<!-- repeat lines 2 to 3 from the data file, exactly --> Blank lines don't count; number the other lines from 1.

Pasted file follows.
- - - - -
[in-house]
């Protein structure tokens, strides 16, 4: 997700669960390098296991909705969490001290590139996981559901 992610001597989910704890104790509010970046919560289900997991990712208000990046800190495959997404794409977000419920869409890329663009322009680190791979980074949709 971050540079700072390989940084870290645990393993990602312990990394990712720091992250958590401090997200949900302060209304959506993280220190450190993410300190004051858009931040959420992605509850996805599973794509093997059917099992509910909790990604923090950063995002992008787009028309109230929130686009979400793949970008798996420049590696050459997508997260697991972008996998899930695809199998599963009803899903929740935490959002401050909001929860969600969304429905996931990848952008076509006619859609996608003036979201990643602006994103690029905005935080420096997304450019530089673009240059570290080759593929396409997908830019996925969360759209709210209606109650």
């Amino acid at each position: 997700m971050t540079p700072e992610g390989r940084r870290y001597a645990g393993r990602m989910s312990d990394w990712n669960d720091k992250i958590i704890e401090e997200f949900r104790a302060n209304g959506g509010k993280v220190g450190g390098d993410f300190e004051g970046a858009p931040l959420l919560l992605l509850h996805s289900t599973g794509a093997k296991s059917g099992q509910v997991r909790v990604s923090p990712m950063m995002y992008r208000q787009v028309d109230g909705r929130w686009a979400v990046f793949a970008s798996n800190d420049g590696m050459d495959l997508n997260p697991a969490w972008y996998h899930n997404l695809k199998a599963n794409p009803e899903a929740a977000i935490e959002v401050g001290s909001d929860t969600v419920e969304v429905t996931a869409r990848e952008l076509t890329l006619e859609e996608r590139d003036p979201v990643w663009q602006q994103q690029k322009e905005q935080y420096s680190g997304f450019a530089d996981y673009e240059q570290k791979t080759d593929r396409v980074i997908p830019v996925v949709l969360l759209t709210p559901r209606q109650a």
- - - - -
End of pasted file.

């Protein structure tokens, strides 16, 4: 997700669960390098296991909705969490001290590139996981559901 992610001597989910704890104790509010970046919560289900997991990712208000990046800190495959997404794409977000419920869409890329663009322009680190791979980074949709 971050540079700072390989940084870290645990393993990602312990990394990712720091992250958590401090997200949900302060209304959506993280220190450190993410300190004051858009931040959420992605509850996805599973794509093997059917099992509910909790990604923090950063995002992008787009028309109230929130686009979400793949970008798996420049590696050459997508997260697991972008996998899930695809199998599963009803899903929740935490959002401050909001929860969600969304429905996931990848952008076509006619859609996608003036979201990643602006994103690029905005935080420096997304450019530089673009240059570290080759593929396409997908830019996925969360759209709210209606109650």
């Amino acid at each position: 997700m971050t540079p700072e992610g390989r940084r870290y001597a645990g393993r990602m989910s312990d990394w990712n669960d720091k992250i958590i704890e401090e997200f949900r104790a302060n209304g959506g509010k993280v220190g450190g390098d993410f300190e004051g970046a858009p931040l959420l919560l992605l509850h996805s289900t599973g794509a093997k296991s059917g099992q509910v997991r909790v990604s923090p990712m950063m995002y992008r208000q787009v028309d109230g909705r929130w686009a979400v990046f793949a970008s798996n800190d420049g590696m050459d495959l997508n997260p697991a969490w972008y996998h899930n997404l695809k199998a599963n794409p009803e899903a929740a977000i935490e959002v401050g001290s909001d929860t969600v419920e969304v429905t996931a869409r990848e952008l076509t890329l006619e859609e996608r590139d003036p979201v990643w663009q602006q994103q690029k322009e905005q935080y420096s680190g997304f450019a530089d996981y673009e240059q570290k791979t080759d593929r396409v980074i997908p830019v996925v949709l969360l759209t709210p559901r209606q109650a």